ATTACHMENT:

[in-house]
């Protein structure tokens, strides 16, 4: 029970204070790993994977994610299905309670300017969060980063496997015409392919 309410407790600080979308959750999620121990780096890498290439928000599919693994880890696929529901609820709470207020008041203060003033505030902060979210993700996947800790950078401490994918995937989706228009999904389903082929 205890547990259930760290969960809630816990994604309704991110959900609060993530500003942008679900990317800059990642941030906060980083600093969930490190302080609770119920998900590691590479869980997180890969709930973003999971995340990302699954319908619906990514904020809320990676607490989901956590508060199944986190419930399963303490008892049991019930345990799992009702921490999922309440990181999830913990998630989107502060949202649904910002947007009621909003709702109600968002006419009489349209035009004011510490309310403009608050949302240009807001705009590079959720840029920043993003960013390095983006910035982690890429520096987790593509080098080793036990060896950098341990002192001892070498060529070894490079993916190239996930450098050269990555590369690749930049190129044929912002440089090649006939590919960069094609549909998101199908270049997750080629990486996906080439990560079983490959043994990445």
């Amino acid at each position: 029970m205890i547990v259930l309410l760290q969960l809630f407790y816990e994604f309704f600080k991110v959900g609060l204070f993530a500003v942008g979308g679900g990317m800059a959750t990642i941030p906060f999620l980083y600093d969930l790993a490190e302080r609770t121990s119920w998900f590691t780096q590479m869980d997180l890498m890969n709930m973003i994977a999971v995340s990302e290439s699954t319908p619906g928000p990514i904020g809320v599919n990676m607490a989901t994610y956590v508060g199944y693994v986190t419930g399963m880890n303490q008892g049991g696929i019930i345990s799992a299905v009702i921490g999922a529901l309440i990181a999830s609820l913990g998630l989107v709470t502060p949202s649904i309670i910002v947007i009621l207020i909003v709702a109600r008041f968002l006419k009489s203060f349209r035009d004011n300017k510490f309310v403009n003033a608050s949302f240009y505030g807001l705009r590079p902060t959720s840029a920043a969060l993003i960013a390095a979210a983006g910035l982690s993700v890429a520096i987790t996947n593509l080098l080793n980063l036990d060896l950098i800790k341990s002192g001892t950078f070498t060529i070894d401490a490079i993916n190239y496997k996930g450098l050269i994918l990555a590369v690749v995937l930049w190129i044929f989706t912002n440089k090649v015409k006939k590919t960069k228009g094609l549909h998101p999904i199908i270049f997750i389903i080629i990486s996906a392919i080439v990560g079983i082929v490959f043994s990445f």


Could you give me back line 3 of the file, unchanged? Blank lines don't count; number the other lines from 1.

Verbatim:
């Amino acid at each position: 029970m205890i547990v259930l309410l760290q969960l809630f407790y816990e994604f309704f600080k991110v959900g609060l204070f993530a500003v942008g979308g679900g990317m800059a959750t990642i941030p906060f999620l980083y600093d969930l790993a490190e302080r609770t121990s119920w998900f590691t780096q590479m869980d997180l890498m890969n709930m973003i994977a999971v995340s990302e290439s699954t319908p619906g928000p990514i904020g809320v599919n990676m607490a989901t994610y956590v508060g199944y693994v986190t419930g399963m880890n303490q008892g049991g696929i019930i345990s799992a299905v009702i921490g999922a529901l309440i990181a999830s609820l913990g998630l989107v709470t502060p949202s649904i309670i910002v947007i009621l207020i909003v709702a109600r008041f968002l006419k009489s203060f349209r035009d004011n300017k510490f309310v403009n003033a608050s949302f240009y505030g807001l705009r590079p902060t959720s840029a920043a969060l993003i960013a390095a979210a983006g910035l982690s993700v890429a520096i987790t996947n593509l080098l080793n980063l036990d060896l950098i800790k341990s002192g001892t950078f070498t060529i070894d401490a490079i993916n190239y496997k996930g450098l050269i994918l990555a590369v690749v995937l930049w190129i044929f989706t912002n440089k090649v015409k006939k590919t960069k228009g094609l549909h998101p999904i199908i270049f997750i389903i080629i990486s996906a392919i080439v990560g079983i082929v490959f043994s990445f």